Doctor Google is almost always wrong, study

Symptom checkers may provide unsuitable or incomplete diagnostic or triage advice for users in Australia, resulting in inappropriate care advice.


Have you ever Googled your symptoms online? Most of us have.

A new study focusing on the accuracy of diagnosis online and offline, suggests that online symptom checkers are only accurate about a third of the time.

The examination by the Edith Cowan University (ECU) investigated 36 international mobile and web-based symptom checkers and discovered they produced the right diagnosis as the first result only 36 percent of the time and within the main three outcomes, 52 percent of the time.

Lead author and ECU Masters student Michella Hill said the findings should give people pause for thought said, “While it may be tempting to use these tools to find out what may be causing your symptoms, most of the time they are unreliable at best and can be dangerous at worst.”

“Online symptom checkers may be providing a false sense of security. We’ve all been guilty of being ‘cyberchondriacs’ and googling at the first sign of a niggle or headache.”

“But the reality is these websites and apps should be viewed very cautiously as they do not look at the whole picture – they don’t know your medical history or other symptoms. For people who lack health knowledge, they may think the advice they’re given is accurate or that their condition is not serious when it may be.”

The examination found that triage advice that is when and where to look for medicinal services gave more precise outcomes than for diagnosis.

Ms. Hill said, “We found the advice for seeking medical attention for emergency and urgent care cases was appropriate around 60 percent of the time, but for non-emergencies that dropped to 30 to 40 percent. Generally, the triage advice erred on the side of caution, which in some ways is good but can lead to people going to an emergency department when they don’t need to.”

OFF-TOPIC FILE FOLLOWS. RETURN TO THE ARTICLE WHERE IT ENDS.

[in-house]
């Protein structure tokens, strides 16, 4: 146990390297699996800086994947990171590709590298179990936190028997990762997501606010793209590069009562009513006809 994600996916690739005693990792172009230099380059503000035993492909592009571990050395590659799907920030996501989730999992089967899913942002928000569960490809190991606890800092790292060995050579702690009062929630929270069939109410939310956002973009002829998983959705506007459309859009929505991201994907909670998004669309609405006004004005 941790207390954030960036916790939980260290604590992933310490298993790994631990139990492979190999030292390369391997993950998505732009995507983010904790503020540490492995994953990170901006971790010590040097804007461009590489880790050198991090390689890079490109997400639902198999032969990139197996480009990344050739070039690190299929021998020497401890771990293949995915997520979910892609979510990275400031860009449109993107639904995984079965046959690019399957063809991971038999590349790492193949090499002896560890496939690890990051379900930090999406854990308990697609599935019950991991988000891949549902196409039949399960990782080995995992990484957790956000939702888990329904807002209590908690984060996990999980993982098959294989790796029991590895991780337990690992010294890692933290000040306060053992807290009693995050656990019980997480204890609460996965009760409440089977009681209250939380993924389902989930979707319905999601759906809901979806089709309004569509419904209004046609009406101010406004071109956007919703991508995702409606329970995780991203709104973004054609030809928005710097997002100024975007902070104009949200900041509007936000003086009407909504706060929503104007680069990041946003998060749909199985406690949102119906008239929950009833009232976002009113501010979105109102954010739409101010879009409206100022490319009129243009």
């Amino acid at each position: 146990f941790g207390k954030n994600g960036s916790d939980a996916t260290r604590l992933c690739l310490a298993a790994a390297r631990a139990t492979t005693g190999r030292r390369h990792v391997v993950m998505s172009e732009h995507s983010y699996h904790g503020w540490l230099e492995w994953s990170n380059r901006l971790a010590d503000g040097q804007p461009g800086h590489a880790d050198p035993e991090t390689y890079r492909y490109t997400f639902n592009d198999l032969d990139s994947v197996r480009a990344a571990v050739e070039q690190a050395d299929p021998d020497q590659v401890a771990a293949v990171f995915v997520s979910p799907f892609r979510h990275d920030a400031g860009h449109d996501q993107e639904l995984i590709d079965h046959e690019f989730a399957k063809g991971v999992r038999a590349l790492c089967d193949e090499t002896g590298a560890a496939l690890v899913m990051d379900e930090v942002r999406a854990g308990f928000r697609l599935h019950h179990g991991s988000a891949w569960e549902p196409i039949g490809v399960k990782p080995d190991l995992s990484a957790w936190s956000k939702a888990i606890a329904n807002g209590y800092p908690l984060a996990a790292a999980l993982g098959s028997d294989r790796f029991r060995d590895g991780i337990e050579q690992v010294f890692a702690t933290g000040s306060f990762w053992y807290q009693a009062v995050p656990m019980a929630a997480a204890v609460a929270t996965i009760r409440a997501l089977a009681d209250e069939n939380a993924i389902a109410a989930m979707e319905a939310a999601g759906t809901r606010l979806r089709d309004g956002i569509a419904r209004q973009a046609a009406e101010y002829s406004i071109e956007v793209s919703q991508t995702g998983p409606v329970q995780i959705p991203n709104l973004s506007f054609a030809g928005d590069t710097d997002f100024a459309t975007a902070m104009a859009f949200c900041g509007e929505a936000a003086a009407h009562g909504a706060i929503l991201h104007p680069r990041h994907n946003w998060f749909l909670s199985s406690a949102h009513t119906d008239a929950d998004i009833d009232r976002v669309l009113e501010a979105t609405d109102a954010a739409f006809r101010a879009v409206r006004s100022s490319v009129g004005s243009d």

According to Ms. Hill, online symptom checkers can have a place in the modern health system.

“These sites are not a replacement for going to the doctor, but they can be useful in providing more information once you do have an official diagnosis.”

“We’re also seeing symptom checkers being used to good effect with the current COVID-19 pandemic. For example, the UK’s National Health Service is using these tools to monitor symptoms and potential ‘hot spot’ locations for this disease on a national basis.”

“There is no real transparency or validation around how these sites are acquiring their data,” she said.

“We also found many of the international sites didn’t include some illnesses that exist in Australia, such as Ross River fever and Hendra virus, and they don’t list services relevant to Australia.”

Journal Reference:
  1. Michella G Hill et al. The quality of diagnosis and triage advice provided by free online symptom checkers and apps in Australia. DOI: 10.5694/mja2.50600
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